by Alesia Benedict, CPRW, JCTC
Once you land a job interview, you may feel the hard work is done. You might even allow your enthusiasm to melt your inhibitions during the meeting. Don’t let your excitement rob you of a chance for the job you’ve been waiting for. Arm yourself with these key interview strategies that include practicing restraint as well as excellent preparation.
Don’t ask about salary.
• This question shifts the focus to what you want for yourself as opposed to the value you will provide to the company.
Don’t ask about the timeframe for hiring decisions.
• Every candidate wants to know the answer to this question but asking it can make you seem desperate or anxious for results. Most companies look for candidates able to separate personal from professional demands.
Don’t ask what the company does.
• Conducting research on corporate initiatives is easily accomplished online. Do your homework to impress hiring managers.
Don’t ask about typical promotion policies.
• Rushing ahead to promotions may make the interviewer question your judgment and understanding of appropriate business interactions.
Don’t ask about on-the-job training for basic skills.
• Emphasize the skills you bring, not the deficits about which you are concerned.
Don’t speak ill of former employers.
• Talking about how much you hated your former workplace or employer is a top interview “don’t!”
Don’t forget basic manners.
• Offer a handshake to “seal the deal” when you leave. Thank the interviewer for their time and express your pleasure in meeting him or her.
Do debrief after the interview.
• Take a few minutes to review on your own what went well and what could be improved. If appropriate, include additional clarification about your skills in a follow-up thank-you note.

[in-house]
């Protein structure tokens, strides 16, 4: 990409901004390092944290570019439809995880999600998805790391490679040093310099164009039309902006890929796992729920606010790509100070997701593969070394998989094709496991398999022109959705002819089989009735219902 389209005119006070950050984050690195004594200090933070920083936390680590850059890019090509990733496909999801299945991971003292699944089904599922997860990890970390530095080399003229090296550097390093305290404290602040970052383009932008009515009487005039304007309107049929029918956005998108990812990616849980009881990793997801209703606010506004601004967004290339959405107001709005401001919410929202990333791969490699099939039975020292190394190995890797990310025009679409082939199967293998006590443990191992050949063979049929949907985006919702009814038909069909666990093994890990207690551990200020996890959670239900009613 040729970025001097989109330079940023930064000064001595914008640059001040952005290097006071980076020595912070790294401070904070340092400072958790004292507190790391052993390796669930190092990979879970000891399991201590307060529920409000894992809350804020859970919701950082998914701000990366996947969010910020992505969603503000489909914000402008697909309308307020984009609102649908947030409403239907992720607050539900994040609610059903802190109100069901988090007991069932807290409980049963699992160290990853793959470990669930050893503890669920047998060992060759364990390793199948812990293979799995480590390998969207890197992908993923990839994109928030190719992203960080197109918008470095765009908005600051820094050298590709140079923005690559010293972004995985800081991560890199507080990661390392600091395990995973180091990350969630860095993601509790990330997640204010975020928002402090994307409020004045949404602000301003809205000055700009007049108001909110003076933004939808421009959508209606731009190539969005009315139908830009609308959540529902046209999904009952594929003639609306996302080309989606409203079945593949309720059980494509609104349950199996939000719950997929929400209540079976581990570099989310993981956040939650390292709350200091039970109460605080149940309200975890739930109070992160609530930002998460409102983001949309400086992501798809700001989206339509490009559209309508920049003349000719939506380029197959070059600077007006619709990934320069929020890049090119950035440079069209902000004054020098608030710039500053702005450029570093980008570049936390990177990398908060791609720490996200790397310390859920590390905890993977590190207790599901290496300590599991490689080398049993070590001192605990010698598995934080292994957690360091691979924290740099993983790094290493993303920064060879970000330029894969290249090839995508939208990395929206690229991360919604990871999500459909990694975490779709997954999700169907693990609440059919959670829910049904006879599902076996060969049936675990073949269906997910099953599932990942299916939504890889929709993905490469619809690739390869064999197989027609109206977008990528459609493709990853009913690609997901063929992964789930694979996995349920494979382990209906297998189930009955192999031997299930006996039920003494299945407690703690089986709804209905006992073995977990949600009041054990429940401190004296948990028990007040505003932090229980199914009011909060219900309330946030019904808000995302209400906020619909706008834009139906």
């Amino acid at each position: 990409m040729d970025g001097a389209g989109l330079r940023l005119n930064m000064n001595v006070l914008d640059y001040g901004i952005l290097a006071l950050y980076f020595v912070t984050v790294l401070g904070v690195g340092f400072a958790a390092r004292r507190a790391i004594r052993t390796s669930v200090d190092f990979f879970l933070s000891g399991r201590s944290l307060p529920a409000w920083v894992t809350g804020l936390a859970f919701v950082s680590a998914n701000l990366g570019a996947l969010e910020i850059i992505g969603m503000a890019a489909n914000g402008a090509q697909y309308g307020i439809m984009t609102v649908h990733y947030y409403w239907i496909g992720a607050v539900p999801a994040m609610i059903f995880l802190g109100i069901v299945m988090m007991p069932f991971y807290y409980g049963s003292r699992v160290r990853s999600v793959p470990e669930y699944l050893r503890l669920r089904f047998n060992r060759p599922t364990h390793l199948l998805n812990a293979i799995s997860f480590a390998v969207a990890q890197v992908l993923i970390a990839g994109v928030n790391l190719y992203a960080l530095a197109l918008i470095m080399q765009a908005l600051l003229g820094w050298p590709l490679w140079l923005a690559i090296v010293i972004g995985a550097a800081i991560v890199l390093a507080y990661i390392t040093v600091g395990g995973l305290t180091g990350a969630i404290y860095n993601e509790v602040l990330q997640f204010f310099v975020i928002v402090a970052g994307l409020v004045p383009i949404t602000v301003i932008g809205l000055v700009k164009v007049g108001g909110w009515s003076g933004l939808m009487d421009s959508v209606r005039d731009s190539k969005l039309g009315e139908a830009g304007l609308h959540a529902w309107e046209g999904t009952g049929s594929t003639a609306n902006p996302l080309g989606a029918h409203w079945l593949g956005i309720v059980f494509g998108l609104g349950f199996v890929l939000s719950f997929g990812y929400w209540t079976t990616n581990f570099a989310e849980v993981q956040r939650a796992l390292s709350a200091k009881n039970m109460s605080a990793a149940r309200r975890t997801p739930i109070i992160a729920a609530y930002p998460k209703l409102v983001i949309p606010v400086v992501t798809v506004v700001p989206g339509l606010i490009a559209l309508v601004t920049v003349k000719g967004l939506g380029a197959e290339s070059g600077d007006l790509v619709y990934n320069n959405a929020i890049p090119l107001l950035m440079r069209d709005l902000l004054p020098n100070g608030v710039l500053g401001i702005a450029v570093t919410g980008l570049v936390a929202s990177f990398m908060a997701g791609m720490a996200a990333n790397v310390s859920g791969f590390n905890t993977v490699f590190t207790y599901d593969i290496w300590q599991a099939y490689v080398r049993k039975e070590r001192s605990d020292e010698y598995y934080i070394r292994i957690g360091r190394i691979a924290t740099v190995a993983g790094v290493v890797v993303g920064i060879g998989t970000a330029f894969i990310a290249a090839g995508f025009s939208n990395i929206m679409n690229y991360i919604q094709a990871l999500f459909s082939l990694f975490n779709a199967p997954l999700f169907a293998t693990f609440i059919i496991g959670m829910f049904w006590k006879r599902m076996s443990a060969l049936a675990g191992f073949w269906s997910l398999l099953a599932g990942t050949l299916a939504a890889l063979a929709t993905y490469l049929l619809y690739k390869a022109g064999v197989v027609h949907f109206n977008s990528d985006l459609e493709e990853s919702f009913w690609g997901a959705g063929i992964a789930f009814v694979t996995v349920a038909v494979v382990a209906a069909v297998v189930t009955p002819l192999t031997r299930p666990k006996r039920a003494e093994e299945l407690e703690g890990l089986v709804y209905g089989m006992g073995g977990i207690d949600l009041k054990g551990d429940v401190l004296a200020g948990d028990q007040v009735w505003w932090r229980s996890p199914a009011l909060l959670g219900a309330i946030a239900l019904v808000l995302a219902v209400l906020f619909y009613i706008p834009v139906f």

Do express interest in the company’s initiatives.
• Show off what you’ve researched about this company prior to the interview by linking your skills and work history to corporate projects.
Do speak positively about prior workplaces.
• It can be tempting to bring up negative attributes about employers or co-workers, but this is not the time to identify that as your reason for leaving. Focus on more positive reasons for leaving which might include a need to reach your full potential or to seek out new opportunities for growth.
Do use every phone or email contact as if it were part of the interview.
• Essentially every contact is part of the screening process. Practice what you want to say so you are prepared for the unexpected call. For some people, it helps to stand while talking to convey a greater presence or sense of personal power.
Do prepare for the interview.
• Compile a number of job history anecdotes that exemplify your strengths and help you respond readily to interview questions.
Do end the interview on a positive note.
• Say something like, “Thank you for the opportunity to meet with you today. My talents and experience represent an asset to your organization and I would be a committed member of your team.”
Solid preparation for the interview will help you avoid asking ridiculous questions. Feeling too comfortable in an interview almost never produces good results. Practice how you want to perform in the job interview just as you would for an important sports event and you will find yourself in the winner’s circle!